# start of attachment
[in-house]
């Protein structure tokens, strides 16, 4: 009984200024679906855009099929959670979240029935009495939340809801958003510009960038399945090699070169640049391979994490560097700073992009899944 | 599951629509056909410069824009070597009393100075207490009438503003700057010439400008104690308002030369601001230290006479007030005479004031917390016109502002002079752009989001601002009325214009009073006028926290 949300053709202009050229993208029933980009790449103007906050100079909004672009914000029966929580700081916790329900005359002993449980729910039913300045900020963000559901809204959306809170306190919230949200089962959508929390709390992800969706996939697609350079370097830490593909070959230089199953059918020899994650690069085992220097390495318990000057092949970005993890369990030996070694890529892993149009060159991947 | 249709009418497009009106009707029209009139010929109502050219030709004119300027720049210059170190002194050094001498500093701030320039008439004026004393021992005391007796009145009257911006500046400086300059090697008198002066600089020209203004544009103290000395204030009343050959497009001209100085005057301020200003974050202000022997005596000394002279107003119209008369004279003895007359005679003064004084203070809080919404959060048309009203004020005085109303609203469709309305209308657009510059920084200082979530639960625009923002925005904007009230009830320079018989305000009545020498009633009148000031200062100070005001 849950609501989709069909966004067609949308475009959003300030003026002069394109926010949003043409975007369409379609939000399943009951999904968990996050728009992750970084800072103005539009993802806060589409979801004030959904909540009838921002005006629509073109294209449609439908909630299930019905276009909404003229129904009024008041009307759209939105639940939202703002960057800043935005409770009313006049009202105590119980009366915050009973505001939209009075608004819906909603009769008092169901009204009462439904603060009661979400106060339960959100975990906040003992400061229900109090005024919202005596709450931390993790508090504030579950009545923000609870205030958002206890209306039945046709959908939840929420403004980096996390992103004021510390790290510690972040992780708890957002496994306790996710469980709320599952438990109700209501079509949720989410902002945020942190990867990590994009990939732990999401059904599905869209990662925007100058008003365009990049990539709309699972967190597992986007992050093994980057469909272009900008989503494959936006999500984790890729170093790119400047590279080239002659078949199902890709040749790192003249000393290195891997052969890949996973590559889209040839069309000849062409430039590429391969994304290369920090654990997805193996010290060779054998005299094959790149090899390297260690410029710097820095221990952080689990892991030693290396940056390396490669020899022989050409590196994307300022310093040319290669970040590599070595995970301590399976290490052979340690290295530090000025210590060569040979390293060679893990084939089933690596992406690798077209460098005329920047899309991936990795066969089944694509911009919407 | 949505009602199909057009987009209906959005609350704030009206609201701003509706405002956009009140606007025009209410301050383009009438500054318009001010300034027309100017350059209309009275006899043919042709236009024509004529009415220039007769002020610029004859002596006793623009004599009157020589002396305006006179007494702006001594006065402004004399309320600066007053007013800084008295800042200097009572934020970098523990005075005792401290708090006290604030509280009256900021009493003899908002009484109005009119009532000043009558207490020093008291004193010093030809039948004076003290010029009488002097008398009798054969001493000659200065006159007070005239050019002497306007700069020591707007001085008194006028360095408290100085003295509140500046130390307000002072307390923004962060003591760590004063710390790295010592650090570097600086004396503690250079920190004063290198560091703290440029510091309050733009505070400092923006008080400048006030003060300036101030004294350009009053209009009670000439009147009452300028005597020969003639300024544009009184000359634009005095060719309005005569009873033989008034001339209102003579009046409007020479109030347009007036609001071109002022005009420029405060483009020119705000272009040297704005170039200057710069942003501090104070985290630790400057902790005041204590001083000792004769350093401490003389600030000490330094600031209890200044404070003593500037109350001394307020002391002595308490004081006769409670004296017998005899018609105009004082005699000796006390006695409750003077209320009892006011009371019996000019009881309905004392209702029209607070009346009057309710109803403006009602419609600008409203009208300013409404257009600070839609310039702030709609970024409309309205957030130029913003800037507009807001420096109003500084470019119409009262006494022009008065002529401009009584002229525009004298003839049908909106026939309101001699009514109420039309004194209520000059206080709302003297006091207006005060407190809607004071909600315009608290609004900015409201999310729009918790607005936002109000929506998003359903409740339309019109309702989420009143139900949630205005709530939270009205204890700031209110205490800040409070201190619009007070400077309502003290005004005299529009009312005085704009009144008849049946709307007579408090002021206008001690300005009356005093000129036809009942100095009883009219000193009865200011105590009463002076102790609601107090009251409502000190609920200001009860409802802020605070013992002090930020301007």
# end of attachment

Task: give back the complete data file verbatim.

[in-house]
């Protein structure tokens, strides 16, 4: 009984200024679906855009099929959670979240029935009495939340809801958003510009960038399945090699070169640049391979994490560097700073992009899944 | 599951629509056909410069824009070597009393100075207490009438503003700057010439400008104690308002030369601001230290006479007030005479004031917390016109502002002079752009989001601002009325214009009073006028926290 949300053709202009050229993208029933980009790449103007906050100079909004672009914000029966929580700081916790329900005359002993449980729910039913300045900020963000559901809204959306809170306190919230949200089962959508929390709390992800969706996939697609350079370097830490593909070959230089199953059918020899994650690069085992220097390495318990000057092949970005993890369990030996070694890529892993149009060159991947 | 249709009418497009009106009707029209009139010929109502050219030709004119300027720049210059170190002194050094001498500093701030320039008439004026004393021992005391007796009145009257911006500046400086300059090697008198002066600089020209203004544009103290000395204030009343050959497009001209100085005057301020200003974050202000022997005596000394002279107003119209008369004279003895007359005679003064004084203070809080919404959060048309009203004020005085109303609203469709309305209308657009510059920084200082979530639960625009923002925005904007009230009830320079018989305000009545020498009633009148000031200062100070005001 849950609501989709069909966004067609949308475009959003300030003026002069394109926010949003043409975007369409379609939000399943009951999904968990996050728009992750970084800072103005539009993802806060589409979801004030959904909540009838921002005006629509073109294209449609439908909630299930019905276009909404003229129904009024008041009307759209939105639940939202703002960057800043935005409770009313006049009202105590119980009366915050009973505001939209009075608004819906909603009769008092169901009204009462439904603060009661979400106060339960959100975990906040003992400061229900109090005024919202005596709450931390993790508090504030579950009545923000609870205030958002206890209306039945046709959908939840929420403004980096996390992103004021510390790290510690972040992780708890957002496994306790996710469980709320599952438990109700209501079509949720989410902002945020942190990867990590994009990939732990999401059904599905869209990662925007100058008003365009990049990539709309699972967190597992986007992050093994980057469909272009900008989503494959936006999500984790890729170093790119400047590279080239002659078949199902890709040749790192003249000393290195891997052969890949996973590559889209040839069309000849062409430039590429391969994304290369920090654990997805193996010290060779054998005299094959790149090899390297260690410029710097820095221990952080689990892991030693290396940056390396490669020899022989050409590196994307300022310093040319290669970040590599070595995970301590399976290490052979340690290295530090000025210590060569040979390293060679893990084939089933690596992406690798077209460098005329920047899309991936990795066969089944694509911009919407 | 949505009602199909057009987009209906959005609350704030009206609201701003509706405002956009009140606007025009209410301050383009009438500054318009001010300034027309100017350059209309009275006899043919042709236009024509004529009415220039007769002020610029004859002596006793623009004599009157020589002396305006006179007494702006001594006065402004004399309320600066007053007013800084008295800042200097009572934020970098523990005075005792401290708090006290604030509280009256900021009493003899908002009484109005009119009532000043009558207490020093008291004193010093030809039948004076003290010029009488002097008398009798054969001493000659200065006159007070005239050019002497306007700069020591707007001085008194006028360095408290100085003295509140500046130390307000002072307390923004962060003591760590004063710390790295010592650090570097600086004396503690250079920190004063290198560091703290440029510091309050733009505070400092923006008080400048006030003060300036101030004294350009009053209009009670000439009147009452300028005597020969003639300024544009009184000359634009005095060719309005005569009873033989008034001339209102003579009046409007020479109030347009007036609001071109002022005009420029405060483009020119705000272009040297704005170039200057710069942003501090104070985290630790400057902790005041204590001083000792004769350093401490003389600030000490330094600031209890200044404070003593500037109350001394307020002391002595308490004081006769409670004296017998005899018609105009004082005699000796006390006695409750003077209320009892006011009371019996000019009881309905004392209702029209607070009346009057309710109803403006009602419609600008409203009208300013409404257009600070839609310039702030709609970024409309309205957030130029913003800037507009807001420096109003500084470019119409009262006494022009008065002529401009009584002229525009004298003839049908909106026939309101001699009514109420039309004194209520000059206080709302003297006091207006005060407190809607004071909600315009608290609004900015409201999310729009918790607005936002109000929506998003359903409740339309019109309702989420009143139900949630205005709530939270009205204890700031209110205490800040409070201190619009007070400077309502003290005004005299529009009312005085704009009144008849049946709307007579408090002021206008001690300005009356005093000129036809009942100095009883009219000193009865200011105590009463002076102790609601107090009251409502000190609920200001009860409802802020605070013992002090930020301007």